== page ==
Bill Fullers Shop

History of Ethel Everhard Memorial Library

"This Library is the fulfillment of a dream of the Study Club which was started in 1908" - Veda Dahlke

In 1908, the Westfield Study Club began borrowing books from a traveling library in Madison.  From 1908 until 1934 different traveling book collections and donations were kept at different Study Club members houses, including Julia Golliher's parlor at 303 South Main Street, and Dora Meinke's home at 306 South Main Street.

Then, in November of 1934, a committee from the Study Club, realizing the need for a public library, appeared before the Village Board requesting action be taken to establish a Public Library in Westfield.  The next month, on December 11, 1934, the Study Club reported to the Village Board that Mr. W.P. Fuller, had agreed to rent space in his book store for $5.00 a month, to be used as a Public Library.  The following year, 1935, the Village Board voted that, "the sum of $100.00 be given the Library Fund to pay rent, to purchase books and general supported of the Library."

For the next 15 years, Westfield's Public Library operated out of Fullers Book Store, which was heated in the winter with coal.  Ruth Hamilton, Clara Schwark, Belle Haney and others acted as librarians, without pay.  In 1945, Grace Kerst became the librarian, and she would faithfully serve the library for the next 30 years.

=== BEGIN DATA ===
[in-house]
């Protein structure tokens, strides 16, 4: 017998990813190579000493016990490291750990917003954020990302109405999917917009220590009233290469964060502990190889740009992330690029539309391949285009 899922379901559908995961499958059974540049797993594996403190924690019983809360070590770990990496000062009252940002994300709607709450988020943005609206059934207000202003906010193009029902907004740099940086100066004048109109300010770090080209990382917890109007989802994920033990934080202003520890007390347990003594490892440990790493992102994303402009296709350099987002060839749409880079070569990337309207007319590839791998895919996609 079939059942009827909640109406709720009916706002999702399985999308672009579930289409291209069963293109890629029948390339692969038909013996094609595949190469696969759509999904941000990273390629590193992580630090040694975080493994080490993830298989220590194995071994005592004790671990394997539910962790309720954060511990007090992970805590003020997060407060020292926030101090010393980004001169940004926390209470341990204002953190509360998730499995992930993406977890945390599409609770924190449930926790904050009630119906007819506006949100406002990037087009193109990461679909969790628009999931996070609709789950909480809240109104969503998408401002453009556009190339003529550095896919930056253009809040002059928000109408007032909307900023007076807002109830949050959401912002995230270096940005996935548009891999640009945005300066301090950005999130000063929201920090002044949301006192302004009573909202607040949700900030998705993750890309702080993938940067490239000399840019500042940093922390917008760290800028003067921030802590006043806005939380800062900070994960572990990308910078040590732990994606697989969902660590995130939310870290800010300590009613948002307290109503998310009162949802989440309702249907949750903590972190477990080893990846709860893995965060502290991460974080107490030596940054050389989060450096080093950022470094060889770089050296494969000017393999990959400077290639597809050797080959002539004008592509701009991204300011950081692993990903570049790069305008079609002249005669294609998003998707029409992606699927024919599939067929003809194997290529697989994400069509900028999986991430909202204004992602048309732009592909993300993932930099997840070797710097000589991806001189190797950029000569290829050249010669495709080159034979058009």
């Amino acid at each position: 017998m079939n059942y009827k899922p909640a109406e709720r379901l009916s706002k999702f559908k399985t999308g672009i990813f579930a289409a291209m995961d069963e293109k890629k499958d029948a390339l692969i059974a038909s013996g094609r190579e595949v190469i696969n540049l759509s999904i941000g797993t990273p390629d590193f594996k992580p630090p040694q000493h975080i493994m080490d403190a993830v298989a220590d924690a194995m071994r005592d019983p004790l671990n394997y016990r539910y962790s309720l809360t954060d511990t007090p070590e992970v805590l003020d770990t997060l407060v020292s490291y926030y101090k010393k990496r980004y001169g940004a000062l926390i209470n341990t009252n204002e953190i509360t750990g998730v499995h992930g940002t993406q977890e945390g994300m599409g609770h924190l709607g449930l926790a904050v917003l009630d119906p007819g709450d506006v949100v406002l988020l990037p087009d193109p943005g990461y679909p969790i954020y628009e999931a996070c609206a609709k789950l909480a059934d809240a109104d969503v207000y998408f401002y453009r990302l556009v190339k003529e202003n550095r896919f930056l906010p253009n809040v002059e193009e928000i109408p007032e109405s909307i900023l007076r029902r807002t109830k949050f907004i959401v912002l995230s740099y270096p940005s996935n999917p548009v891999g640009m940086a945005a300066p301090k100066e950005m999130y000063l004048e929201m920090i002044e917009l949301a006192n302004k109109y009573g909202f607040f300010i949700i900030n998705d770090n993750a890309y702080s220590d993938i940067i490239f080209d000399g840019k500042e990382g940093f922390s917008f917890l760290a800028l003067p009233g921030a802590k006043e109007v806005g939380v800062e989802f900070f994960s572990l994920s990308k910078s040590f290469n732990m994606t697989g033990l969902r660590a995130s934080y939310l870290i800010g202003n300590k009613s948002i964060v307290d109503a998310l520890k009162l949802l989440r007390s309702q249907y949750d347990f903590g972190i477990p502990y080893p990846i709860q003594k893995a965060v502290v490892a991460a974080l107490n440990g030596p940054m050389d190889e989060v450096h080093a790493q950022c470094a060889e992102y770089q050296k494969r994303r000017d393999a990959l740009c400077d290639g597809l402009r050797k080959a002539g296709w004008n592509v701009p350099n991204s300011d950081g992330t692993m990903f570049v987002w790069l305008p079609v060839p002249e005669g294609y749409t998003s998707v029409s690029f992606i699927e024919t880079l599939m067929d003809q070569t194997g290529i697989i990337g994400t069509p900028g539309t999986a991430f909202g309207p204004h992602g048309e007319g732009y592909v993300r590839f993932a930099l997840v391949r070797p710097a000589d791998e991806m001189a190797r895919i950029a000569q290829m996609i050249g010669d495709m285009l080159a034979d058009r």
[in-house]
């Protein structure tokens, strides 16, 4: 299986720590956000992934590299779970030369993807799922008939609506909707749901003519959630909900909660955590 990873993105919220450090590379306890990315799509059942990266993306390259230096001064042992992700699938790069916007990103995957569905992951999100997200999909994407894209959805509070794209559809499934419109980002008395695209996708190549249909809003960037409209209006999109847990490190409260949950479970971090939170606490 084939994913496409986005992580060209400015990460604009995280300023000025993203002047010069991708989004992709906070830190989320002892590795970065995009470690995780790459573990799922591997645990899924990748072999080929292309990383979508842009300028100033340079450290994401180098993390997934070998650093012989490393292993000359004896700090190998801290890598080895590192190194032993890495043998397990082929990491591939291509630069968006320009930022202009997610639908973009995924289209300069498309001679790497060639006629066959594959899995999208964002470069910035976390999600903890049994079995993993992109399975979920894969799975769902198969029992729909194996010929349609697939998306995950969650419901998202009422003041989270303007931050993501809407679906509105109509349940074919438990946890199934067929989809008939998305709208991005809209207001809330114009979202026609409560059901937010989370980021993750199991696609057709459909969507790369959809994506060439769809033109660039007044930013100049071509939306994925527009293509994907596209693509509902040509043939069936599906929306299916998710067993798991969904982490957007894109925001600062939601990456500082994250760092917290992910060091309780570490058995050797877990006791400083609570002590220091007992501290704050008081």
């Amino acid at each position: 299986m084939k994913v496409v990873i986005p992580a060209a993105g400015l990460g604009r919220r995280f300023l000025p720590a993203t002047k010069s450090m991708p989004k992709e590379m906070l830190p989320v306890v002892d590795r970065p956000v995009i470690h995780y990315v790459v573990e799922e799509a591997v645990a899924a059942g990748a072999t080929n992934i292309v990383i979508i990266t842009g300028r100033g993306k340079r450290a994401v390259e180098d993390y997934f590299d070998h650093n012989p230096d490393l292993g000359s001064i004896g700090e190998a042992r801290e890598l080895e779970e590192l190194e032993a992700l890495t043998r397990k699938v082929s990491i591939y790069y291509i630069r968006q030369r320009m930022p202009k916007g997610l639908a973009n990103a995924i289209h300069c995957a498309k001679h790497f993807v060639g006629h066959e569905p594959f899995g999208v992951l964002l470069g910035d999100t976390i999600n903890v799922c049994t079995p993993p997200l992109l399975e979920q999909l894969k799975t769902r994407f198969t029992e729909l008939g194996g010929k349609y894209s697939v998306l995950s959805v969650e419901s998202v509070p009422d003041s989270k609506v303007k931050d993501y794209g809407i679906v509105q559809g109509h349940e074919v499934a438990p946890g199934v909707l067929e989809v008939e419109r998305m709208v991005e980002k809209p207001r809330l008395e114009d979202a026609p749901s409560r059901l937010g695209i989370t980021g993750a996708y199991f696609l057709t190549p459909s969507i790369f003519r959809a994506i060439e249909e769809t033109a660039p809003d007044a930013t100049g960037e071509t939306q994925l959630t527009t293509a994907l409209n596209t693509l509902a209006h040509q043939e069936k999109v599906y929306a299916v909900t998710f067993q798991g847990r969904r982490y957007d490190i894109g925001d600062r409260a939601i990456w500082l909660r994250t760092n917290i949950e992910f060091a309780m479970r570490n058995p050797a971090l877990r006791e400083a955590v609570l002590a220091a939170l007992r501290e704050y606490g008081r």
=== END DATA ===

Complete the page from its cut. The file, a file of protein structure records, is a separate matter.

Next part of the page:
Around this time, in 1947, a woman named Ethel Everhard, originally from Westfield, was retiring from teaching art in Chicago.  Then, no one knew what an important role Ethel Everhard would play in the shaping of Westfield's Public Library.

Ethel Everhard's family moved to Westfield in the 1880's.  She and her sisters Mabel and Bess, all graduated from high school in Westfield in the late 1890's, and attended what was then called Stevens Point Normal, now the University of Wisconsin - Stevens Point.  Ethel later graduated from the Art Institute in Chicago and from the University of Chicago.  She loved art and taught at various schools including the Sheboygan Art Institute and Marshall High School in Chicago, and in 1947 she retired and moved back to Sheboygan.  Ethel died, in Sheboygan, on September 12, 1965, and the people of Westfield would soon find out that the bulk of her estate was to be distributed to the Westfield and Sheboygan Public Library.

At the time of Ethel Everhard's death, the Westfield Public Library was located in the back room of what is now the Westfield Village Hall.  The Library had moved there in 1961 from the old Village Hall, where it had been since 1949.  Over the years, an active Study Club and Library  Board had increased the book collection and the Library was over crowded in the Village Hall.  The money left to the Westfield Library from Ethel and Mabel Everhard's estates enabled the Westfield community to build a new, large, beautiful library facility in 1972.  The new library which was named after Ethel Everhard is still in use today.